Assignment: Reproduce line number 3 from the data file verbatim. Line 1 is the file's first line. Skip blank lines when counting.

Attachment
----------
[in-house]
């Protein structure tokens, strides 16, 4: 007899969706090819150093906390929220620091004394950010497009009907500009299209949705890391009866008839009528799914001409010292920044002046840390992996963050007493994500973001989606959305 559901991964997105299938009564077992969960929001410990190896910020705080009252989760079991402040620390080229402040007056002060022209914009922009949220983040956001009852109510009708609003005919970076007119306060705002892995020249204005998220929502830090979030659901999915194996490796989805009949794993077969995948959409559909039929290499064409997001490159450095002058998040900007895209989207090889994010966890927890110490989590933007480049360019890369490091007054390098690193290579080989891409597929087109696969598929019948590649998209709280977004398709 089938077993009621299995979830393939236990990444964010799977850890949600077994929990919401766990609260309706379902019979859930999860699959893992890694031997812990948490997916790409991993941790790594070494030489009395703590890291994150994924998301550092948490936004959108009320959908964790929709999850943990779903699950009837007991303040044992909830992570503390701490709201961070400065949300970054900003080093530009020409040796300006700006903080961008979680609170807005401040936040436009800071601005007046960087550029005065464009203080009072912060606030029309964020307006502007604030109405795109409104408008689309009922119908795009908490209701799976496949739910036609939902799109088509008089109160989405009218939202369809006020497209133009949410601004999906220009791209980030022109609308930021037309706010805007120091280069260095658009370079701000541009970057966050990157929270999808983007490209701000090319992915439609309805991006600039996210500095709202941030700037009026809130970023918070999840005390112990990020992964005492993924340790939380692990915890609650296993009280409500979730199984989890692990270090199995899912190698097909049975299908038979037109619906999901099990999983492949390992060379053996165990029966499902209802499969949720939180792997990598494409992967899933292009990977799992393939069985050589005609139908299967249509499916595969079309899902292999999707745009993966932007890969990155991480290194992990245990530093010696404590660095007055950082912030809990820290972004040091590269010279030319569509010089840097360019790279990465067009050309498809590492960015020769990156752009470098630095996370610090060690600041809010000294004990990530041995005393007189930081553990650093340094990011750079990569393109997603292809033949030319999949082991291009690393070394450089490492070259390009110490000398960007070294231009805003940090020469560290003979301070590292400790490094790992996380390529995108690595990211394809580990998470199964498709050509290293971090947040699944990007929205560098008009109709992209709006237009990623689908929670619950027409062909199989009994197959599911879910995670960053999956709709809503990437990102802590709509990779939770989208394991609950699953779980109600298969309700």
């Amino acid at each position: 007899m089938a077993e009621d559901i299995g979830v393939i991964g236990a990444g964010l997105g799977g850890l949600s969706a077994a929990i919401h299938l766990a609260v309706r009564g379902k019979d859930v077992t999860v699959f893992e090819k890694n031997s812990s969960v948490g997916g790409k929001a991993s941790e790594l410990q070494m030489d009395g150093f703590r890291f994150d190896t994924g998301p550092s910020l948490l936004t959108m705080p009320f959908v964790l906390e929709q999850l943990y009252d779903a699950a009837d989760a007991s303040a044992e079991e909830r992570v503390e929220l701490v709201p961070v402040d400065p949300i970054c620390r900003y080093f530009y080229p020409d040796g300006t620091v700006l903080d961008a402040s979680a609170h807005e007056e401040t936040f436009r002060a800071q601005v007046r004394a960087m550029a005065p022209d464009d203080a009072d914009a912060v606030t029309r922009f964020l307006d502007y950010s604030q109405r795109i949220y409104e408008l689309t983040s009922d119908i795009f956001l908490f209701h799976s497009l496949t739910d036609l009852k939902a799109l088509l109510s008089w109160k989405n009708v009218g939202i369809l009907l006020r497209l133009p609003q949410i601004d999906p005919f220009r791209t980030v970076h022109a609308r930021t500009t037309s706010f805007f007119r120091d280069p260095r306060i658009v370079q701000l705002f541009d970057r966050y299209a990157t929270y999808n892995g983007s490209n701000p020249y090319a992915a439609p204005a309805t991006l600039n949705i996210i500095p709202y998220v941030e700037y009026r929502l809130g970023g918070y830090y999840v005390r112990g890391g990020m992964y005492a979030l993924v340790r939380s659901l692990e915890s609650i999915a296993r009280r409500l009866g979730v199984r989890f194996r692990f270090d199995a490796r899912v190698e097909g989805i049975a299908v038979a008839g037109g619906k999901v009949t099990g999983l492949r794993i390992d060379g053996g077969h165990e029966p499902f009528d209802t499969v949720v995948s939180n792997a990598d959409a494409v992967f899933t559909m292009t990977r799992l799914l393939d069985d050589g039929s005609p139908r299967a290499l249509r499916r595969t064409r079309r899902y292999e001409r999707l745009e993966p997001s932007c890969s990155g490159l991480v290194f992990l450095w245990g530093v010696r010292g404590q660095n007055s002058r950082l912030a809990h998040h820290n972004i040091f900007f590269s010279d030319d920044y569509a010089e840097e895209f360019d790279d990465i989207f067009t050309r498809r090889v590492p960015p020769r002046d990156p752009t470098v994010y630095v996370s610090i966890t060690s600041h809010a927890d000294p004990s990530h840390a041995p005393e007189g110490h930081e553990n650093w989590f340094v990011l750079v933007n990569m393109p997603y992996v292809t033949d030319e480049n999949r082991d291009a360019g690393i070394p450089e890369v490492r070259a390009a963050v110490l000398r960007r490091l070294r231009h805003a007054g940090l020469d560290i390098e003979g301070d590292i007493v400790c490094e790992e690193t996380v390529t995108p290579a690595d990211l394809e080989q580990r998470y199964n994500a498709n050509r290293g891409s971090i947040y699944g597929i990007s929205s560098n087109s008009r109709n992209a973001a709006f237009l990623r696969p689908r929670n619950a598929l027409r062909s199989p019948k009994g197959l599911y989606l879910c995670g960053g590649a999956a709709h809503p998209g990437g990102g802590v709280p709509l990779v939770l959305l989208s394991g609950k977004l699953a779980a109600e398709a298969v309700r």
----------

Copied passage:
């Amino acid at each position: 007899m089938a077993e009621d559901i299995g979830v393939i991964g236990a990444g964010l997105g799977g850890l949600s969706a077994a929990i919401h299938l766990a609260v309706r009564g379902k019979d859930v077992t999860v699959f893992e090819k890694n031997s812990s969960v948490g997916g790409k929001a991993s941790e790594l410990q070494m030489d009395g150093f703590r890291f994150d190896t994924g998301p550092s910020l948490l936004t959108m705080p009320f959908v964790l906390e929709q999850l943990y009252d779903a699950a009837d989760a007991s303040a044992e079991e909830r992570v503390e929220l701490v709201p961070v402040d400065p949300i970054c620390r900003y080093f530009y080229p020409d040796g300006t620091v700006l903080d961008a402040s979680a609170h807005e007056e401040t936040f436009r002060a800071q601005v007046r004394a960087m550029a005065p022209d464009d203080a009072d914009a912060v606030t029309r922009f964020l307006d502007y950010s604030q109405r795109i949220y409104e408008l689309t983040s009922d119908i795009f956001l908490f209701h799976s497009l496949t739910d036609l009852k939902a799109l088509l109510s008089w109160k989405n009708v009218g939202i369809l009907l006020r497209l133009p609003q949410i601004d999906p005919f220009r791209t980030v970076h022109a609308r930021t500009t037309s706010f805007f007119r120091d280069p260095r306060i658009v370079q701000l705002f541009d970057r966050y299209a990157t929270y999808n892995g983007s490209n701000p020249y090319a992915a439609p204005a309805t991006l600039n949705i996210i500095p709202y998220v941030e700037y009026r929502l809130g970023g918070y830090y999840v005390r112990g890391g990020m992964y005492a979030l993924v340790r939380s659901l692990e915890s609650i999915a296993r009280r409500l009866g979730v199984r989890f194996r692990f270090d199995a490796r899912v190698e097909g989805i049975a299908v038979a008839g037109g619906k999901v009949t099990g999983l492949r794993i390992d060379g053996g077969h165990e029966p499902f009528d209802t499969v949720v995948s939180n792997a990598d959409a494409v992967f899933t559909m292009t990977r799992l799914l393939d069985d050589g039929s005609p139908r299967a290499l249509r499916r595969t064409r079309r899902y292999e001409r999707l745009e993966p997001s932007c890969s990155g490159l991480v290194f992990l450095w245990g530093v010696r010292g404590q660095n007055s002058r950082l912030a809990h998040h820290n972004i040091f900007f590269s010279d030319d920044y569509a010089e840097e895209f360019d790279d990465i989207f067009t050309r498809r090889v590492p960015p020769r002046d990156p752009t470098v994010y630095v996370s610090i966890t060690s600041h809010a927890d000294p004990s990530h840390a041995p005393e007189g110490h930081e553990n650093w989590f340094v990011l750079v933007n990569m393109p997603y992996v292809t033949d030319e480049n999949r082991d291009a360019g690393i070394p450089e890369v490492r070259a390009a963050v110490l000398r960007r490091l070294r231009h805003a007054g940090l020469d560290i390098e003979g301070d590292i007493v400790c490094e790992e690193t996380v390529t995108p290579a690595d990211l394809e080989q580990r998470y199964n994500a498709n050509r290293g891409s971090i947040y699944g597929i990007s929205s560098n087109s008009r109709n992209a973001a709006f237009l990623r696969p689908r929670n619950a598929l027409r062909s199989p019948k009994g197959l599911y989606l879910c995670g960053g590649a999956a709709h809503p998209g990437g990102g802590v709280p709509l990779v939770l959305l989208s394991g609950k977004l699953a779980a109600e398709a298969v309700r």